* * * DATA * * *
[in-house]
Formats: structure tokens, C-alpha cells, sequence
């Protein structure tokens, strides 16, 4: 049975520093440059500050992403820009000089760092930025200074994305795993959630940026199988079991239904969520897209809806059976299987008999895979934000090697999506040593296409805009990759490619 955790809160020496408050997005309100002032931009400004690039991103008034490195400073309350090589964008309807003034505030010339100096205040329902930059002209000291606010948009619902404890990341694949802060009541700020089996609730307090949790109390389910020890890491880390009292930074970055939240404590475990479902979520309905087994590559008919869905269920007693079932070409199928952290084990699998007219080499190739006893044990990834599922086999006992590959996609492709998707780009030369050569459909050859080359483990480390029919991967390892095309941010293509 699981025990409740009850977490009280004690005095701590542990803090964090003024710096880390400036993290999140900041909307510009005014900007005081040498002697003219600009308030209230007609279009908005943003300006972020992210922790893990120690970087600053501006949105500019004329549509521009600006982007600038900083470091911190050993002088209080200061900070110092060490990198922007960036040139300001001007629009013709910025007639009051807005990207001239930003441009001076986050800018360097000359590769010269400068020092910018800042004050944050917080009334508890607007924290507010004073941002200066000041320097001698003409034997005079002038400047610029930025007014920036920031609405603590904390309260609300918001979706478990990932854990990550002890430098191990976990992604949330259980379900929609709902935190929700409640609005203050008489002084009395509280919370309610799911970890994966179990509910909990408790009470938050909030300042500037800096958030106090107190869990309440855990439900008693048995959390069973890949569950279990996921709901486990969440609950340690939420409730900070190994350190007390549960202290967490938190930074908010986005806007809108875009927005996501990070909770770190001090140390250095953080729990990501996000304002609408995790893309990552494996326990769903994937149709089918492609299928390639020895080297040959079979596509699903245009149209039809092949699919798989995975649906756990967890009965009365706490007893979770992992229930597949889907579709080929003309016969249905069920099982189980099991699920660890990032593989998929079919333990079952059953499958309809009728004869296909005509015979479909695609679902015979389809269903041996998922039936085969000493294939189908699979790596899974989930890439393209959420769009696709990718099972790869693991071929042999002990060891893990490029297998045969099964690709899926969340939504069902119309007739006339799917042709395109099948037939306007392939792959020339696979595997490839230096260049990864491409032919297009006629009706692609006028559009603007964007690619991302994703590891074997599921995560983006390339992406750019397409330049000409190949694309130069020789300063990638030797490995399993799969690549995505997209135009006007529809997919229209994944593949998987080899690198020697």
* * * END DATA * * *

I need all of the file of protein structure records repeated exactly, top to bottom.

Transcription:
[in-house]
Formats: structure tokens, C-alpha cells, sequence
């Protein structure tokens, strides 16, 4: 049975520093440059500050992403820009000089760092930025200074994305795993959630940026199988079991239904969520897209809806059976299987008999895979934000090697999506040593296409805009990759490619 955790809160020496408050997005309100002032931009400004690039991103008034490195400073309350090589964008309807003034505030010339100096205040329902930059002209000291606010948009619902404890990341694949802060009541700020089996609730307090949790109390389910020890890491880390009292930074970055939240404590475990479902979520309905087994590559008919869905269920007693079932070409199928952290084990699998007219080499190739006893044990990834599922086999006992590959996609492709998707780009030369050569459909050859080359483990480390029919991967390892095309941010293509 699981025990409740009850977490009280004690005095701590542990803090964090003024710096880390400036993290999140900041909307510009005014900007005081040498002697003219600009308030209230007609279009908005943003300006972020992210922790893990120690970087600053501006949105500019004329549509521009600006982007600038900083470091911190050993002088209080200061900070110092060490990198922007960036040139300001001007629009013709910025007639009051807005990207001239930003441009001076986050800018360097000359590769010269400068020092910018800042004050944050917080009334508890607007924290507010004073941002200066000041320097001698003409034997005079002038400047610029930025007014920036920031609405603590904390309260609300918001979706478990990932854990990550002890430098191990976990992604949330259980379900929609709902935190929700409640609005203050008489002084009395509280919370309610799911970890994966179990509910909990408790009470938050909030300042500037800096958030106090107190869990309440855990439900008693048995959390069973890949569950279990996921709901486990969440609950340690939420409730900070190994350190007390549960202290967490938190930074908010986005806007809108875009927005996501990070909770770190001090140390250095953080729990990501996000304002609408995790893309990552494996326990769903994937149709089918492609299928390639020895080297040959079979596509699903245009149209039809092949699919798989995975649906756990967890009965009365706490007893979770992992229930597949889907579709080929003309016969249905069920099982189980099991699920660890990032593989998929079919333990079952059953499958309809009728004869296909005509015979479909695609679902015979389809269903041996998922039936085969000493294939189908699979790596899974989930890439393209959420769009696709990718099972790869693991071929042999002990060891893990490029297998045969099964690709899926969340939504069902119309007739006339799917042709395109099948037939306007392939792959020339696979595997490839230096260049990864491409032919297009006629009706692609006028559009603007964007690619991302994703590891074997599921995560983006390339992406750019397409330049000409190949694309130069020789300063990638030797490995399993799969690549995505997209135009006007529809997919229209994944593949998987080899690198020697």